When Lebasque moved to Paris in 1885, he frequented the atélier of Léon Bonnat, the French painter, collector, and teacher at the Ecole des Beaux-Arts. Influenced by Bonnat as well as his fellow students Pierre Bonnard and Edouard Vuillard, Lebasque adopted the intimiste style, of which the present work is a compelling example. Following the example of their predecessors such as Vermeer and Chardin, Lebasque and his contemporaries in Paris during the early years of the 20th Century frequently depicted scenes of women and children in domestic environments.
In the mid-1920s, Lebasque moved from his home in Paris to Le Cannet, a town north of Cannes on the French Riviera. During these years, Lebasque continued painting landscapes and domestic scenes, but increasingly focused on the depiction of female nudes in rich and sumptuous environments. Influenced by his friend and neighbor Henri Matisse, with whom Lebasque had founded the Salon d'automne in Paris in 1903, he developed a penchant for the depiction of lavish patterning in interior spaces.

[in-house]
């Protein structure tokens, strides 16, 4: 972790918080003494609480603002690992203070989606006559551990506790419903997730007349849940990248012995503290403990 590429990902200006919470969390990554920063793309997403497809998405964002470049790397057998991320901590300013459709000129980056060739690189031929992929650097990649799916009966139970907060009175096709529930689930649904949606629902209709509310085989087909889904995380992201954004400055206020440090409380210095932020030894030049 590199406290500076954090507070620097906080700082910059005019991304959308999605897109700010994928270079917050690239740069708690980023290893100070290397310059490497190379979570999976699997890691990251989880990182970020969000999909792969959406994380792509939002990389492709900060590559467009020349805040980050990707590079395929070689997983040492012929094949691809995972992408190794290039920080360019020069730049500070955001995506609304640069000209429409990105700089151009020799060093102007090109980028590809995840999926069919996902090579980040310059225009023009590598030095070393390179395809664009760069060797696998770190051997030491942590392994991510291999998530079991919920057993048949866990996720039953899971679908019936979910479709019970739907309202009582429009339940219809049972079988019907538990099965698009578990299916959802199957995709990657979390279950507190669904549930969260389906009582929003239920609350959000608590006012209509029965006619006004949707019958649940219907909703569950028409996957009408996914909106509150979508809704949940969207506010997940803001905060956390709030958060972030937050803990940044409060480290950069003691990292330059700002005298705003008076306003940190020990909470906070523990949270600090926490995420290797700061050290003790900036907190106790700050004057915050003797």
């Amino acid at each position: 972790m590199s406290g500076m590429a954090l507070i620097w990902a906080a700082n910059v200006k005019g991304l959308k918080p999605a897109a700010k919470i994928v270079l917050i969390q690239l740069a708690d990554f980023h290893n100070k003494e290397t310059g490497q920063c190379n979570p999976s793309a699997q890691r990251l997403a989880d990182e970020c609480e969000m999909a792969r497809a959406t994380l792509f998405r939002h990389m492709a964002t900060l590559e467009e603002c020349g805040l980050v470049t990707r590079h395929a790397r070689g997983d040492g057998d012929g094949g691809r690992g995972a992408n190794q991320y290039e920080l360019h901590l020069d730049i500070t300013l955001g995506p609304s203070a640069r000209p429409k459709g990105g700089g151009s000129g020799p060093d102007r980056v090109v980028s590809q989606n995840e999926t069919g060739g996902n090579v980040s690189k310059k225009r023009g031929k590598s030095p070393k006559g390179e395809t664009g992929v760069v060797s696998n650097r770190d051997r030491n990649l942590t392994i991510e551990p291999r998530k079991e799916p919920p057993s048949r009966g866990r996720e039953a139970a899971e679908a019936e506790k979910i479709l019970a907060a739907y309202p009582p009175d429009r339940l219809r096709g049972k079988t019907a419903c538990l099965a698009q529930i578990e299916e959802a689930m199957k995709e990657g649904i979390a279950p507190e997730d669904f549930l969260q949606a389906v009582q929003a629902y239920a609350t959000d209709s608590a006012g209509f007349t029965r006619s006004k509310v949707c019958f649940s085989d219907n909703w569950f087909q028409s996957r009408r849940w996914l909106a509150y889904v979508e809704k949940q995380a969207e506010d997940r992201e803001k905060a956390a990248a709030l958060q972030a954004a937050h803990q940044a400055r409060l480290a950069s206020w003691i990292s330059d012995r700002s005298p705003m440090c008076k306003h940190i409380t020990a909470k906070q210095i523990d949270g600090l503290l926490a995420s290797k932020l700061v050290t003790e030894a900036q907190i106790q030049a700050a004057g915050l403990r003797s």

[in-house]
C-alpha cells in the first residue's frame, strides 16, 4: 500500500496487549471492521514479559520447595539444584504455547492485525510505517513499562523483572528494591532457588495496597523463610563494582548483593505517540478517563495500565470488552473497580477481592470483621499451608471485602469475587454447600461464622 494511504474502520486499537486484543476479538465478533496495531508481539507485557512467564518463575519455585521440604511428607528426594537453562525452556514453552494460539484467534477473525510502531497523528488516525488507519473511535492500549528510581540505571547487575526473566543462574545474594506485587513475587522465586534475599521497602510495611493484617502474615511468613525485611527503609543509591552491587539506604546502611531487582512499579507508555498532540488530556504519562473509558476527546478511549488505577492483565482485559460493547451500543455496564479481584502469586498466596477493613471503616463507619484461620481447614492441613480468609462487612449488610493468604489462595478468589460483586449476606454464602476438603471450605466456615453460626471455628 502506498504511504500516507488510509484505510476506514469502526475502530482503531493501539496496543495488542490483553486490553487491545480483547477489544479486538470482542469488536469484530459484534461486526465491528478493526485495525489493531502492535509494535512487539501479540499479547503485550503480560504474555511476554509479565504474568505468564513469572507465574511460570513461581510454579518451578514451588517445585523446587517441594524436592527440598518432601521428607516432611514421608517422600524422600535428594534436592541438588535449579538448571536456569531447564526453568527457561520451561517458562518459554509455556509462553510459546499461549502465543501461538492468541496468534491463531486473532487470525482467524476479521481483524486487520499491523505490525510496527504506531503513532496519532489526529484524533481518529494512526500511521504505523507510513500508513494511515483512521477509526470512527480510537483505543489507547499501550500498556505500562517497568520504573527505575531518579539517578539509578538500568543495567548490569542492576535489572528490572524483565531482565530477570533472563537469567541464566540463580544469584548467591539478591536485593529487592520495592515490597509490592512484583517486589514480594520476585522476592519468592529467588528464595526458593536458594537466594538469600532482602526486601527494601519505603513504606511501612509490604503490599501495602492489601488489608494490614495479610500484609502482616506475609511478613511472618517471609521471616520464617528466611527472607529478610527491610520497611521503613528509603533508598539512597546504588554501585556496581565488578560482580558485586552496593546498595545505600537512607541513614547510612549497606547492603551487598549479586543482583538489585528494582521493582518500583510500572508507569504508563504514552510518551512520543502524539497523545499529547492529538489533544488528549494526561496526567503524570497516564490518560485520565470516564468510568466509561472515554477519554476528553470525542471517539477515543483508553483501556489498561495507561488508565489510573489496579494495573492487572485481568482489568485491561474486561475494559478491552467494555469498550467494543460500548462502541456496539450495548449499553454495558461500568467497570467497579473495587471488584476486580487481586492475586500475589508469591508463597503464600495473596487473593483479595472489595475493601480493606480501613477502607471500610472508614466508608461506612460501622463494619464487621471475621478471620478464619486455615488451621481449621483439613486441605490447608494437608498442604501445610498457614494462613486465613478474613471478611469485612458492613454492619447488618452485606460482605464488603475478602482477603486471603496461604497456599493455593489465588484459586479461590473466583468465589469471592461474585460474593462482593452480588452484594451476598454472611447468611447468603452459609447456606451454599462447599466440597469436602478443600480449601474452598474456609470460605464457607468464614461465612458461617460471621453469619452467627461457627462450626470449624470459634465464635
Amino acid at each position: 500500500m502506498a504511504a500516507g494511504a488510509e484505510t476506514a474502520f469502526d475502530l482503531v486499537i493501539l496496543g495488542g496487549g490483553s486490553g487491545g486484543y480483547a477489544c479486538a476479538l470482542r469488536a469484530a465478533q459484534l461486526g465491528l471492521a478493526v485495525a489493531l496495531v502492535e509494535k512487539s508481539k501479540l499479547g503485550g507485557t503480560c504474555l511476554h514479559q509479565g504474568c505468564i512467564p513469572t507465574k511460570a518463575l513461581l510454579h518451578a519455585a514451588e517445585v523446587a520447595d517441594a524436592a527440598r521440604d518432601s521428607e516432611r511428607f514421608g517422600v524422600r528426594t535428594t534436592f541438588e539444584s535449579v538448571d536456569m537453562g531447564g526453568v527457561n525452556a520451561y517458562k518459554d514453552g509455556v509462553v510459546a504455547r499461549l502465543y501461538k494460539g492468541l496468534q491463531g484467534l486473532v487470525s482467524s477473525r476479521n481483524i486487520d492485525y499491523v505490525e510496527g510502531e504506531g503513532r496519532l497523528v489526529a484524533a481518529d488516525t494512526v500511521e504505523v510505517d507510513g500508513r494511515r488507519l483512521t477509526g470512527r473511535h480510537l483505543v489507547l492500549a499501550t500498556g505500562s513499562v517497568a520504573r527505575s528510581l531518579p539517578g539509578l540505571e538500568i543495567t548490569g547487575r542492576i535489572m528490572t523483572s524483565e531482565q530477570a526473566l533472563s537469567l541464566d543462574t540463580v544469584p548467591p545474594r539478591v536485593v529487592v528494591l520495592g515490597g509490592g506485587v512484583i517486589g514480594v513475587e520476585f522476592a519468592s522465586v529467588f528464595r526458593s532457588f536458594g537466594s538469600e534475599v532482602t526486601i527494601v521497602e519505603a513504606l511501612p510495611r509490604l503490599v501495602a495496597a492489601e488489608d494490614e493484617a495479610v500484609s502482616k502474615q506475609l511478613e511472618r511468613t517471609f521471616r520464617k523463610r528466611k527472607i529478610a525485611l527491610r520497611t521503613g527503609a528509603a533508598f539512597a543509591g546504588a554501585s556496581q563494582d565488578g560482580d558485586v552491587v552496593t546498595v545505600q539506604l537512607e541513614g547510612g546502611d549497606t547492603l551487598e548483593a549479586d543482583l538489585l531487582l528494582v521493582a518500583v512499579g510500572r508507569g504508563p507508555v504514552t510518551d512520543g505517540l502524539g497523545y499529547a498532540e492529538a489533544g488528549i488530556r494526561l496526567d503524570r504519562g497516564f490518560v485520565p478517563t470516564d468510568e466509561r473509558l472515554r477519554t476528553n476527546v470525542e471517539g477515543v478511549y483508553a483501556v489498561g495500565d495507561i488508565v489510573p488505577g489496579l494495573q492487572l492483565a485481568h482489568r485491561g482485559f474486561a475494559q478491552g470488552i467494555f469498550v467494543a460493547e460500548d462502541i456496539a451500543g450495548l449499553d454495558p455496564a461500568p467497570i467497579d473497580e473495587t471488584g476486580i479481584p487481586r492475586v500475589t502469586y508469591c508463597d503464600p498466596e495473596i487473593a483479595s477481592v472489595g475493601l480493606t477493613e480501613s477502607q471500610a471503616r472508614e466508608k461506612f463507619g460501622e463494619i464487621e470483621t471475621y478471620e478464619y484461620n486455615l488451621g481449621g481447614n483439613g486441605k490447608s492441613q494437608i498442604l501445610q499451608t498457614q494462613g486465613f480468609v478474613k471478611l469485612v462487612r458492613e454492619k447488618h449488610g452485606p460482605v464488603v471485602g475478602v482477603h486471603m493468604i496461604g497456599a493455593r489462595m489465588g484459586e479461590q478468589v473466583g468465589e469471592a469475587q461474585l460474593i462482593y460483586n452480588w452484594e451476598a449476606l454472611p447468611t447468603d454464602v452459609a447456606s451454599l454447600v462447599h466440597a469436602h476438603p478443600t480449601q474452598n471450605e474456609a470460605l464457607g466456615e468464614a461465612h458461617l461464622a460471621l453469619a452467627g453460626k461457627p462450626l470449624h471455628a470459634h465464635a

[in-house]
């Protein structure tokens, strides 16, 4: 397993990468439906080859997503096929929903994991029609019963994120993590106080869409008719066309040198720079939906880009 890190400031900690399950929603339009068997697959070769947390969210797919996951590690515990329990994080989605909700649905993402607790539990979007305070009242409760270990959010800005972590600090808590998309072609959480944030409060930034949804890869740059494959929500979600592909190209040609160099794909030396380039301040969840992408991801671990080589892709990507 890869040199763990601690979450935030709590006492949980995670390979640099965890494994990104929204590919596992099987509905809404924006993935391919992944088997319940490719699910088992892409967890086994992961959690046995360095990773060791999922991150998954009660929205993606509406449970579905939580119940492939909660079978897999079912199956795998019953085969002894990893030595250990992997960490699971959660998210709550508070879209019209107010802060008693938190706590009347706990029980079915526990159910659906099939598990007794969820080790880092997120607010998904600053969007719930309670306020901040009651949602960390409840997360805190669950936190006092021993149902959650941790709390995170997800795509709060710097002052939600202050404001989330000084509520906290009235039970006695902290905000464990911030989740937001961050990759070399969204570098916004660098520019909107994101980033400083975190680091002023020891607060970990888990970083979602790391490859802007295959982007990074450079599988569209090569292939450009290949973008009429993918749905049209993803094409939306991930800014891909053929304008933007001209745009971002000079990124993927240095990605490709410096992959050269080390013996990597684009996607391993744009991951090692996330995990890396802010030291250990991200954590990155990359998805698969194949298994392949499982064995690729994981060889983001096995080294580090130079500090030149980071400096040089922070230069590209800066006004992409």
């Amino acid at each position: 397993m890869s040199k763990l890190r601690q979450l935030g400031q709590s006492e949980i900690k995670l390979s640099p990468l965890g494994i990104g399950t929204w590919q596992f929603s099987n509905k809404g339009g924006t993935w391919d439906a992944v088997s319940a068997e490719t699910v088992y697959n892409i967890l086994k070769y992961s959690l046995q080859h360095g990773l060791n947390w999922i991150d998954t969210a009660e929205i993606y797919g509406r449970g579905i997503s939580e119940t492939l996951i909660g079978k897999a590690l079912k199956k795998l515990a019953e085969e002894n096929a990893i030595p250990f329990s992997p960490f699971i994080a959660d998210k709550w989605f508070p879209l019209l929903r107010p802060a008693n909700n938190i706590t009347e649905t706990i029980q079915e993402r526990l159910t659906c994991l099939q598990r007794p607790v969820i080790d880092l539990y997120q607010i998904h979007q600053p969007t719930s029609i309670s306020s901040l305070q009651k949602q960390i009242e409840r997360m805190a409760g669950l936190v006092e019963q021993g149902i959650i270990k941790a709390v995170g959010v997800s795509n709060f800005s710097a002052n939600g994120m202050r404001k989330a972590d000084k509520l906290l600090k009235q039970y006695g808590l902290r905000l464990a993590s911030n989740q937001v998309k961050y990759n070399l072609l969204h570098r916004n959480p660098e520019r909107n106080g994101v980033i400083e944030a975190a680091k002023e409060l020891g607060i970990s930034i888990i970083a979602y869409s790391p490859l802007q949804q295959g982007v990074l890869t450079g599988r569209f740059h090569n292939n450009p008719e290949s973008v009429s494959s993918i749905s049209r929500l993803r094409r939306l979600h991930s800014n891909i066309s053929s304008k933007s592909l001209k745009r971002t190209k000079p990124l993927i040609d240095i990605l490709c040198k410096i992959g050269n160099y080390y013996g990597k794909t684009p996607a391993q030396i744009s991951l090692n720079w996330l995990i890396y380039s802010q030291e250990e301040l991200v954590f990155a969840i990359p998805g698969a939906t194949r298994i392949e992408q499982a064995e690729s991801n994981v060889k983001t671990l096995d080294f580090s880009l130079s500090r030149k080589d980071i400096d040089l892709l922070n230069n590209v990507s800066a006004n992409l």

Suffused with suggestions of warm, natural light, Lebasque's languorous Nu à la peau de léopard recalls Matisse's depiction of voluptuous odalisques in exotic settings throughout the 1920s. The texture of the leopard rug and the upholstery on which the figure rests is suggested through the artist's use of airy brushwork. The tinges of green at the extreme edges of the woman's figure hint at the wild use of color favored by Matisse and his fellow fauve painters; however, in palette the present work is perhaps more closely related to the work of Camille Pissarro, with whom Lebasque had also studied in Paris.
Of the nudes painted by Lebasque in the 1920s, Lisa A. Banner has written:
[these nudes were] the culmination of [Lebasque's] intimist manner of painting--the celebration of the female form as fertile, warm, and inspiring...Matisse's nudes of the same period, painted in his neighboring villa on the Riviera, share his rich decorative sense, but approach the nude in a more intellectual style, as opposed to Lebasque's sensuous style. Lebasque painted his young models in poses of penetrating intimacy and subtle clarity (in Lebasque, exh. cat., Montgomery Gallery, San Francisco, 1986, pp. 70 and 72).